Local realtor Jordy Harris says once residents are here ‘lots of people stay in Oak Bay.’

Slow population growth shifts home ideals

Suites could skew population growth

With the official community plan under review by the district of Oak Bay, housing has been a hot topic among community members and local government.

Population growth in Oak Bay has remained stable over the past 30 years, with a growth rate much lower than the rest of the capital region. While areas like Langford and Colwood on the West Shore boomed over the last generation, Oak Bay homeowners grew strong roots in the community they love.

“Certainly lots of people stay in Oak Bay,” said Newport Realty realtor Jordy Harris. “Once they’re in – they love it here.”

In 1981, the population of Oak Bay was 17,815, by 2011, the latest census numbers available, it had only risen to 18,015.

The variety of housing available has also remained fairly stable in the district, with approximately 64 per cent of the population living in single family houses and 36 per cent in multi-unit buildings – a total of  6,700 properties.

While young families poured into other areas of Greater Victoria over the last two decades, the population of Oak Bay began to age, according to statistics.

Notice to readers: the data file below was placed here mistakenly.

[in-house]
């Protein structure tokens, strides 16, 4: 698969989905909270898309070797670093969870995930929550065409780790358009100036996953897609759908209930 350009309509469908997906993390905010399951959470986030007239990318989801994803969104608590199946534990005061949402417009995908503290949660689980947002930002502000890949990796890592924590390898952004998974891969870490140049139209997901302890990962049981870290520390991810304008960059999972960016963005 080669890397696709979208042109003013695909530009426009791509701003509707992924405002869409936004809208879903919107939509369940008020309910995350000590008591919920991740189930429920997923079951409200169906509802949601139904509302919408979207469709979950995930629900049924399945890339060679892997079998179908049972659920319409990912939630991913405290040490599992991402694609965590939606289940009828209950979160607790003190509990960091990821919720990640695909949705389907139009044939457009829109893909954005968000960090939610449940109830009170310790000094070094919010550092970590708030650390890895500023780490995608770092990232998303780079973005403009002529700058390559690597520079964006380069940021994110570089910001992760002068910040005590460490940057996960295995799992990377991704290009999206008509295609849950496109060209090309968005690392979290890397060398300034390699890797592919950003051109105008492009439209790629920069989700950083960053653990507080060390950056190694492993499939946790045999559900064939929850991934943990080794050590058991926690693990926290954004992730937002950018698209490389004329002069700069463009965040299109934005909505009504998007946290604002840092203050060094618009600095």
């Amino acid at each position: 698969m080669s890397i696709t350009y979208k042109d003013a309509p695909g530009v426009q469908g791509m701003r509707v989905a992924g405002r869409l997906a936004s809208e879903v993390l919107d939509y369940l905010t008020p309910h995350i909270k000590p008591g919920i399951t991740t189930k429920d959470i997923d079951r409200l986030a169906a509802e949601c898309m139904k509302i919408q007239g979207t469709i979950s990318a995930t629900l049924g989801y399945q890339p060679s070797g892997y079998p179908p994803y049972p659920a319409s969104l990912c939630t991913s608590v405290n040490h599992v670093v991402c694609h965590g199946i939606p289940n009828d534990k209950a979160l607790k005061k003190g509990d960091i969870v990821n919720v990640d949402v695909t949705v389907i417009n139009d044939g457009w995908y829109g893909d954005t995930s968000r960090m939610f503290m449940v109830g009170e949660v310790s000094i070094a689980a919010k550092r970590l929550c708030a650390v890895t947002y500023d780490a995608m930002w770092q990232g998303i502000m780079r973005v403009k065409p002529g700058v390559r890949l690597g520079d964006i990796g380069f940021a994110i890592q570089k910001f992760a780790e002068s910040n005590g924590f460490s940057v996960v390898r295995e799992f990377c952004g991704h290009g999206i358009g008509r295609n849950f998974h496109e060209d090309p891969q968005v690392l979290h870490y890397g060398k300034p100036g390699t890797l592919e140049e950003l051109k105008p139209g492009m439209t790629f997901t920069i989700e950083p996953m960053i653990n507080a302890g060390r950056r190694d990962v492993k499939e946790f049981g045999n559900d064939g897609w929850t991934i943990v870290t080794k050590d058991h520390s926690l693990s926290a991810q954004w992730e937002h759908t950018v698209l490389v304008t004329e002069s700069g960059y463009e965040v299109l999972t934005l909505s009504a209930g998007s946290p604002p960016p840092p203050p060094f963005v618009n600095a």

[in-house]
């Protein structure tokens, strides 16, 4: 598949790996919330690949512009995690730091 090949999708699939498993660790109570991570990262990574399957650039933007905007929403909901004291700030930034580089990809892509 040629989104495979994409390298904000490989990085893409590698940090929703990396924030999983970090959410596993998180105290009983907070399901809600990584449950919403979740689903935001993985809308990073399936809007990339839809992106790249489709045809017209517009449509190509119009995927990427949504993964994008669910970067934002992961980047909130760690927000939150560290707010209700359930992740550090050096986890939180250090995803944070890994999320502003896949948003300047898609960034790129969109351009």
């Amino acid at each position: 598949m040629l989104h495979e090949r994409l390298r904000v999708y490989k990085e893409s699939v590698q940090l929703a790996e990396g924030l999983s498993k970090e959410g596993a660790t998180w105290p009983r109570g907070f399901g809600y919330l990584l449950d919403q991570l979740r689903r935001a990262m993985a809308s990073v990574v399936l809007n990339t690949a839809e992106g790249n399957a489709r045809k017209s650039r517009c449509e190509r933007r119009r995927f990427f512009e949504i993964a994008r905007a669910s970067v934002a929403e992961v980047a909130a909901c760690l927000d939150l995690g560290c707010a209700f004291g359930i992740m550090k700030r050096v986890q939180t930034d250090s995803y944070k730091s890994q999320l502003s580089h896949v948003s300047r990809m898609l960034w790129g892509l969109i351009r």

“A few years ago we were seeing people stepping up into nicer character homes, now they’re transitioning. They’re staying in Oak Bay but they’re looking at downsizing,” said Harris.

He has seen a shift to buyers looking at smaller homes with one-level living, although many buyers, he said, are looking for homes with suites.

“It’s a hot topic,” he said. “Some want less space for themselves, or somebody to look after it while they’re away. It’s really quite an interesting change in the landscape, whether people want to admit it or not.” Harris said secondary suites are a real consideration for home buyers. “People I’ve spoken with – (people) currently in Oak Bay and people moving into Oak Bay are talking about it all the time.”

Census numbers also show increasing numbers of Oak Bay residents are now older than age 55. The population of school-age children is slightly lower than it was 20 years ago – 15 per cent in 2011 compared to 17 per cent in 1991. Harris feels those statistics may be skewed. “I would suspect there’s more people there (that are) not on the record. … People living in suites are not (always counted in the census).”

Oak Bay’s vibrant retail sector is a good indicator of that hidden growth with new businesses opening up that cater to a different, younger demographic.

 

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